IranMiddle East

No country has the right to comment on Iran’s defense power, says Deputy FM

No country has the right to speak or comment on the Islamic Republic’s defense capabilities, says Iran’s deputy foreign minister, amid the imposition of a new round of US sanctions on Tehran targeting the country’s drone program.

“Iran’s defense capability is a matter of national decision that is intertwined with its national interests and security; therefore, no country has the right to speak or comment on this,” Ali Baqeri-Kani told the Newsmaker program of Russia Today’s Arabic service in an interview published on Friday.

Baqeri-Kani said the same is the case for other countries as well.

“Each country’s defense capability is [only] that country’s business, and each country acts in accordance with its national interests and within the framework of its capabilities to ensure its security and gain adequate deterrent power,” he said.

“No other country has the right to talk about the capabilities and the things (military equipment) that another country possesses to defend its national interests,” he stressed.

On Friday, the US Treasury Department targeted four individuals and two entities with fresh sanctions, saying they were involved in promoting the Unmanned Aerial Vehicle (UAV) programs of Iran’s Islamic Revolution Guards Corps (IRGC) and its Quds Force.

Tehran censured the “quite contradictory behavior” of the administration of Joe Biden, which comes in the midst of negotiations to compel Washington to abandon the [Donald] Trump administration’s “maximum pressure” campaign against Iran, sayngi the White House “is sending the message that is not trustworthy at all.”

‘Israelis cannot dream of attacking Iran’

Baqeri-Kani further said Iran’s military and defense doctrine is built on possessing merely conventional weapons, making a reference to a fatwa (religious decree) issued by Leader of the Islamic Revolution Ayatollah Seyyed Ali Khamenei against the acquisition, development, and use of nuclear weapons.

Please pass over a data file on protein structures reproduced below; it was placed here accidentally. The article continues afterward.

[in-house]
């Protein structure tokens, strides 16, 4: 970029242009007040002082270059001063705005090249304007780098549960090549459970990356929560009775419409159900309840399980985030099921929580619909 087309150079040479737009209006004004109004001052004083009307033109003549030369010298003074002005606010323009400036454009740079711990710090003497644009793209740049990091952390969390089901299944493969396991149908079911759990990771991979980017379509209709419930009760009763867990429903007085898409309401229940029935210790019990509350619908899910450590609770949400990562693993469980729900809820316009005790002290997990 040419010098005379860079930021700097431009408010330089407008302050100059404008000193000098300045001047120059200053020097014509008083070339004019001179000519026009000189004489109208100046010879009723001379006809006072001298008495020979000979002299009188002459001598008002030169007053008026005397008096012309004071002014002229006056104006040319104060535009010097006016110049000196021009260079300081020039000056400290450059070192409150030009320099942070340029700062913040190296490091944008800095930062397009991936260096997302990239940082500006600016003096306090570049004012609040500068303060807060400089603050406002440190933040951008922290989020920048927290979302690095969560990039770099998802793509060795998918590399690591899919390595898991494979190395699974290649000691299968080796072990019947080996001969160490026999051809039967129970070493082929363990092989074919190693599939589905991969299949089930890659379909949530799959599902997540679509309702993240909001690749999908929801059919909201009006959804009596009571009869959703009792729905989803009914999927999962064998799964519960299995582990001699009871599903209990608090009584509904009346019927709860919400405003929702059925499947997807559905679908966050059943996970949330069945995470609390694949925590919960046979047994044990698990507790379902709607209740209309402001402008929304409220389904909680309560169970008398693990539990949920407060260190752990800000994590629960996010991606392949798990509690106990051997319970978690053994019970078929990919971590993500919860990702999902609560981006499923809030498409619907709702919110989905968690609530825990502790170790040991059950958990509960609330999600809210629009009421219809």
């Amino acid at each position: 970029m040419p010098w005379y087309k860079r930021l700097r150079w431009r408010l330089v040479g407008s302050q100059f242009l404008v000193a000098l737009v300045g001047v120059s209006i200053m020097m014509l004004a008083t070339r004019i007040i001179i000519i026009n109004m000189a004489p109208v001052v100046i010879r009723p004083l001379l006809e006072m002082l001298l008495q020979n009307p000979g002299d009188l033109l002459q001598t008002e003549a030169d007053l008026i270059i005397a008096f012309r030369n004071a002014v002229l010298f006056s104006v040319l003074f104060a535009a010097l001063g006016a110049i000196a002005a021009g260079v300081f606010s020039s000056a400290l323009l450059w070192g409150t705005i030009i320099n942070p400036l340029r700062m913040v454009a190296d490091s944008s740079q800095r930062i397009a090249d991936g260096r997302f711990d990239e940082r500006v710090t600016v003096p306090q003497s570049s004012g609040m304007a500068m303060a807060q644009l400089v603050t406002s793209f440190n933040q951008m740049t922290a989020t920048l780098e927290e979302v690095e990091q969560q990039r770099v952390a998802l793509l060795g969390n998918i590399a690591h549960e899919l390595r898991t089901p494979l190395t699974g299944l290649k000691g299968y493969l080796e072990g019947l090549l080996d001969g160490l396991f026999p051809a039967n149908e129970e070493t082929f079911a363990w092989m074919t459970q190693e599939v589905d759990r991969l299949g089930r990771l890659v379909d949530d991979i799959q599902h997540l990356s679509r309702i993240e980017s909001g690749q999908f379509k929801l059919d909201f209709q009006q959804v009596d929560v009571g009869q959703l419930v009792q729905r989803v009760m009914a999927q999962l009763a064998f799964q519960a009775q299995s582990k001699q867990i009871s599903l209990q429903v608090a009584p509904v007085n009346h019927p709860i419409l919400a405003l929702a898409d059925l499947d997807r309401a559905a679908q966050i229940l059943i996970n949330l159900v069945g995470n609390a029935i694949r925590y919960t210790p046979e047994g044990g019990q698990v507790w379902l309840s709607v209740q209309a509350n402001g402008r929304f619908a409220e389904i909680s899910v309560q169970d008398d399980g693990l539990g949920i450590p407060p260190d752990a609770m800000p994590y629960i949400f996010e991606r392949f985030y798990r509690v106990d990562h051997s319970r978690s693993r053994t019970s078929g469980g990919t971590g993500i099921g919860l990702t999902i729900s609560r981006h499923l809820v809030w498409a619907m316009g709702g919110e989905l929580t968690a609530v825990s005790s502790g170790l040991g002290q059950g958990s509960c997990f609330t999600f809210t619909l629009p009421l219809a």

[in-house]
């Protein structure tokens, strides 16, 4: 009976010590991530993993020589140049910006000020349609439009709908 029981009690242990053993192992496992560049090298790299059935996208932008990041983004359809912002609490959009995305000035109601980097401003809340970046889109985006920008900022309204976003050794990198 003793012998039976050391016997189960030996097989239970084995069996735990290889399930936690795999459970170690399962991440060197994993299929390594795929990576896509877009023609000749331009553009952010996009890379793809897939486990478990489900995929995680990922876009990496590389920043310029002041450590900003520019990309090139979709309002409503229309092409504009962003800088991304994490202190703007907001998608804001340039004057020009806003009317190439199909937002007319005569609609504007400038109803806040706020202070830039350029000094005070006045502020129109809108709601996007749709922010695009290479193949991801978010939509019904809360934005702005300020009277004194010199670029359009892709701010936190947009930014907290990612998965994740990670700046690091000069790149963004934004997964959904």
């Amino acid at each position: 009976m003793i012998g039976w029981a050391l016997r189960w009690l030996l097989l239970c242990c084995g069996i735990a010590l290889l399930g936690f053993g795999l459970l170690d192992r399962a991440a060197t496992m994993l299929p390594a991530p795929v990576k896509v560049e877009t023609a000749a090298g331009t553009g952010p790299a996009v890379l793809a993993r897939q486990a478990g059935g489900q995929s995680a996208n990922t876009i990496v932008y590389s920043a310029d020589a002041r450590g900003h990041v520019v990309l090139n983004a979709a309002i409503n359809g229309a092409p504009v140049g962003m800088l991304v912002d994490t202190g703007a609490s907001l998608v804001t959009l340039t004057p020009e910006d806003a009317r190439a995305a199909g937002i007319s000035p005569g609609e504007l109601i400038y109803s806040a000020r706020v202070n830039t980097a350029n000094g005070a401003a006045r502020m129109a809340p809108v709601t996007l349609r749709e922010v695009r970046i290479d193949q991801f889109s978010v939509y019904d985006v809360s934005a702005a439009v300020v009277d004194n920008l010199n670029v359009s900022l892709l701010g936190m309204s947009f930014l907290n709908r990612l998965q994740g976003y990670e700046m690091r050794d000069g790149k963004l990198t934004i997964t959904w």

Asked about Israel’s claim that Iran is on the verge of making nuclear weapons, the senior Iranian diplomat flatly rejected the allegation, which he said is not the first time the regime makes against the Islamic Republic to achieve its goals.

He reasoned that Israel is not qualified to speak about such issues since the regime itself possesses nuclear weapons in the volatile West Asian region.

“The accusations are completely false and baseless,” he asserted. “We emphasize that it is the Israelis who stand accused here, and therefore, they cannot level accusations and make complaints in this regard,” he added.

On a question whether Iran is able to respond to an Israeli attack, he said Israel does not even dare dream of attacking Iran.

“Even if it does, it won’t wake up from that dream,” he added.

‘Progress in talks bound on finalizing sanctions removal decision’

During the interview, Baqeri-Kani also said Iran only pursues the objective of removing the unlawful and cruel US sanctions through the negotiations in the Austrian capital, Vienna.

“We would make practical progress in future negotiations only if a decision to remove those sanctions is finally accepted” by the other parties to the Vienna talks, he said.

He maintained that a strong will to remove the anti-Iran sanctions is needed on the other side of the negotiating table.

On Wednesday, Baqeri-Kani announced that the negotiations to remove Iran sanctions will resume before the end of November.

There has been mounting pressure on Tehran to return to the negotiating table in recent weeks.

Back in April, Iran and the remaining parties to the 2015 landmark nuclear deal, known as the Joint Comprehensive Plan of Action (JCPOA), began negotiations to restore the agreement. The talks were paused in late June, after Iran’s presidential election.

“The main issue is not when the negotiations would take place, but rather, what the other side is offering in order to remove the sanctions,” the lead Iranian negotiator added.

Former US President Donald Trump left the JCPOA in May 2018 and re-imposed the anti-Iran sanctions that the deal had lifted.

He also placed additional sanctions on Iran under other pretexts not related to the nuclear case as part of his “maximum pressure” campaign.

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